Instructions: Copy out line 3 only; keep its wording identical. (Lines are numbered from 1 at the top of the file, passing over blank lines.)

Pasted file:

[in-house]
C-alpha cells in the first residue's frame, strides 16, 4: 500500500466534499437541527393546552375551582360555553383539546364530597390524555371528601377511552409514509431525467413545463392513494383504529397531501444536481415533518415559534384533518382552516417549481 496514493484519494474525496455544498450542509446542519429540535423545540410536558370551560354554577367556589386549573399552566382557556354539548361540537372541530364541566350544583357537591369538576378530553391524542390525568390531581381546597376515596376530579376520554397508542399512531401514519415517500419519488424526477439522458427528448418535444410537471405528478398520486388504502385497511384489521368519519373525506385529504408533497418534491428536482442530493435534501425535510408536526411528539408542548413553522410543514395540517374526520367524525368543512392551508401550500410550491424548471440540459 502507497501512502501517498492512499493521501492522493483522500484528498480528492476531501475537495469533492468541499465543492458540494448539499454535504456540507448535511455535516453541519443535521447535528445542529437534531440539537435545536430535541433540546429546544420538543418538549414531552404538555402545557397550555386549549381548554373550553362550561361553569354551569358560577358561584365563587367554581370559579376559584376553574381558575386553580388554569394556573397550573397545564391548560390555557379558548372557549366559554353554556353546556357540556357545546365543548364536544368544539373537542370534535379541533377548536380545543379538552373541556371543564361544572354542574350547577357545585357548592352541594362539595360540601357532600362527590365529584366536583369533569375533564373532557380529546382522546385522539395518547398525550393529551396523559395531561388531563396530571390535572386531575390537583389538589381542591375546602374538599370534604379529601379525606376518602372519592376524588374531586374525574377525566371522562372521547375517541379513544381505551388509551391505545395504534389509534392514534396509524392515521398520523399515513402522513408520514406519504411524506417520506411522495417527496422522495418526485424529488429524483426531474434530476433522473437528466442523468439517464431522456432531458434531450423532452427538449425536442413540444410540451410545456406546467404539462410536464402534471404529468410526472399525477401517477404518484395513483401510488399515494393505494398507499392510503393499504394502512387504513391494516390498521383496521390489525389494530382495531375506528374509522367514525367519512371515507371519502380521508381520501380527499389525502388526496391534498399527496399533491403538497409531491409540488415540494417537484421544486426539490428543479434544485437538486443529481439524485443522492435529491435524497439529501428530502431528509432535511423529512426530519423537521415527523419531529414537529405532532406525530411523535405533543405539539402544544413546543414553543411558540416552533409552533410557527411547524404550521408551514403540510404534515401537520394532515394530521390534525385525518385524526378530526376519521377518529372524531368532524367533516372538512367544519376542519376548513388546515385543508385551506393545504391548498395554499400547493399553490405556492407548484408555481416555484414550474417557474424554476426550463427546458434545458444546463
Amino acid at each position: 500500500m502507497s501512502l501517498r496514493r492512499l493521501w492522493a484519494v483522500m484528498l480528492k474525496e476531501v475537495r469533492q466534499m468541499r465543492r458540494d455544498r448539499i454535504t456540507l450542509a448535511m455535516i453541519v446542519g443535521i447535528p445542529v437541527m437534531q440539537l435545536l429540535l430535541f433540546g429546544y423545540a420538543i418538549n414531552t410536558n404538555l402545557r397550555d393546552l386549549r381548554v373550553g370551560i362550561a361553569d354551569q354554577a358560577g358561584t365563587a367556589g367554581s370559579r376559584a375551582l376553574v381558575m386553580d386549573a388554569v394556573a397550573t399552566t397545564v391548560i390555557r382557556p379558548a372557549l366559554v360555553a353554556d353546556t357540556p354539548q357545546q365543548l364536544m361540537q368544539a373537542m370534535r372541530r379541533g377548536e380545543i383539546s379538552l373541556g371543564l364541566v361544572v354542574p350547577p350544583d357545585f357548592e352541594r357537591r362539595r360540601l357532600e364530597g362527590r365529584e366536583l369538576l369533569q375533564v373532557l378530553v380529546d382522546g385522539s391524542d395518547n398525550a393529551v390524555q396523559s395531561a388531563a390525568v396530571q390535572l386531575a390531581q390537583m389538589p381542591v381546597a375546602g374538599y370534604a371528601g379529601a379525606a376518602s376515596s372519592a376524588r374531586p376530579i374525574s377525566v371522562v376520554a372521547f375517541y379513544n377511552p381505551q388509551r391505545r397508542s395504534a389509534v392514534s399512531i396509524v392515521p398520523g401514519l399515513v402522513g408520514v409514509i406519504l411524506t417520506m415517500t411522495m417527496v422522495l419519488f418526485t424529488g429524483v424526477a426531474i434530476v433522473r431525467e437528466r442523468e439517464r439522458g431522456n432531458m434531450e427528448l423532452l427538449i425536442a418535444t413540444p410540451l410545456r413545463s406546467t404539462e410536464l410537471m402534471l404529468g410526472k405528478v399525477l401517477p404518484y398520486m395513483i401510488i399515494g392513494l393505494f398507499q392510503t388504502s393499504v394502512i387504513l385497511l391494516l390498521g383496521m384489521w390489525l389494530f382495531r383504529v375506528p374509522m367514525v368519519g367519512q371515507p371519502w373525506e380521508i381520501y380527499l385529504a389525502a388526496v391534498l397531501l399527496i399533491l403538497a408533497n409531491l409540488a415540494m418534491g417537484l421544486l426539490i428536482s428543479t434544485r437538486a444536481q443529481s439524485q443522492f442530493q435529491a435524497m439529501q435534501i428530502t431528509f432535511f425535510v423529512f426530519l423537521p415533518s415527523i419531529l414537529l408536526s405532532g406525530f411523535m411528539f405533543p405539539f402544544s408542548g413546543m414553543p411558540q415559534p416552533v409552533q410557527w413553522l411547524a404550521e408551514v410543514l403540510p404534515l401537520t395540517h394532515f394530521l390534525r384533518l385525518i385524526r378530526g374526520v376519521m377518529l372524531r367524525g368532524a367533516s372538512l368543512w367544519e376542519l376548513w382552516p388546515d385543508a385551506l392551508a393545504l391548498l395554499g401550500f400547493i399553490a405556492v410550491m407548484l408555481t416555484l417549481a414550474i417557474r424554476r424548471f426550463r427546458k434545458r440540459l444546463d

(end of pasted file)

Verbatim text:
Amino acid at each position: 500500500m502507497s501512502l501517498r496514493r492512499l493521501w492522493a484519494v483522500m484528498l480528492k474525496e476531501v475537495r469533492q466534499m468541499r465543492r458540494d455544498r448539499i454535504t456540507l450542509a448535511m455535516i453541519v446542519g443535521i447535528p445542529v437541527m437534531q440539537l435545536l429540535l430535541f433540546g429546544y423545540a420538543i418538549n414531552t410536558n404538555l402545557r397550555d393546552l386549549r381548554v373550553g370551560i362550561a361553569d354551569q354554577a358560577g358561584t365563587a367556589g367554581s370559579r376559584a375551582l376553574v381558575m386553580d386549573a388554569v394556573a397550573t399552566t397545564v391548560i390555557r382557556p379558548a372557549l366559554v360555553a353554556d353546556t357540556p354539548q357545546q365543548l364536544m361540537q368544539a373537542m370534535r372541530r379541533g377548536e380545543i383539546s379538552l373541556g371543564l364541566v361544572v354542574p350547577p350544583d357545585f357548592e352541594r357537591r362539595r360540601l357532600e364530597g362527590r365529584e366536583l369538576l369533569q375533564v373532557l378530553v380529546d382522546g385522539s391524542d395518547n398525550a393529551v390524555q396523559s395531561a388531563a390525568v396530571q390535572l386531575a390531581q390537583m389538589p381542591v381546597a375546602g374538599y370534604a371528601g379529601a379525606a376518602s376515596s372519592a376524588r374531586p376530579i374525574s377525566v371522562v376520554a372521547f375517541y379513544n377511552p381505551q388509551r391505545r397508542s395504534a389509534v392514534s399512531i396509524v392515521p398520523g401514519l399515513v402522513g408520514v409514509i406519504l411524506t417520506m415517500t411522495m417527496v422522495l419519488f418526485t424529488g429524483v424526477a426531474i434530476v433522473r431525467e437528466r442523468e439517464r439522458g431522456n432531458m434531450e427528448l423532452l427538449i425536442a418535444t413540444p410540451l410545456r413545463s406546467t404539462e410536464l410537471m402534471l404529468g410526472k405528478v399525477l401517477p404518484y398520486m395513483i401510488i399515494g392513494l393505494f398507499q392510503t388504502s393499504v394502512i387504513l385497511l391494516l390498521g383496521m384489521w390489525l389494530f382495531r383504529v375506528p374509522m367514525v368519519g367519512q371515507p371519502w373525506e380521508i381520501y380527499l385529504a389525502a388526496v391534498l397531501l399527496i399533491l403538497a408533497n409531491l409540488a415540494m418534491g417537484l421544486l426539490i428536482s428543479t434544485r437538486a444536481q443529481s439524485q443522492f442530493q435529491a435524497m439529501q435534501i428530502t431528509f432535511f425535510v423529512f426530519l423537521p415533518s415527523i419531529l414537529l408536526s405532532g406525530f411523535m411528539f405533543p405539539f402544544s408542548g413546543m414553543p411558540q415559534p416552533v409552533q410557527w413553522l411547524a404550521e408551514v410543514l403540510p404534515l401537520t395540517h394532515f394530521l390534525r384533518l385525518i385524526r378530526g374526520v376519521m377518529l372524531r367524525g368532524a367533516s372538512l368543512w367544519e376542519l376548513w382552516p388546515d385543508a385551506l392551508a393545504l391548498l395554499g401550500f400547493i399553490a405556492v410550491m407548484l408555481t416555484l417549481a414550474i417557474r424554476r424548471f426550463r427546458k434545458r440540459l444546463d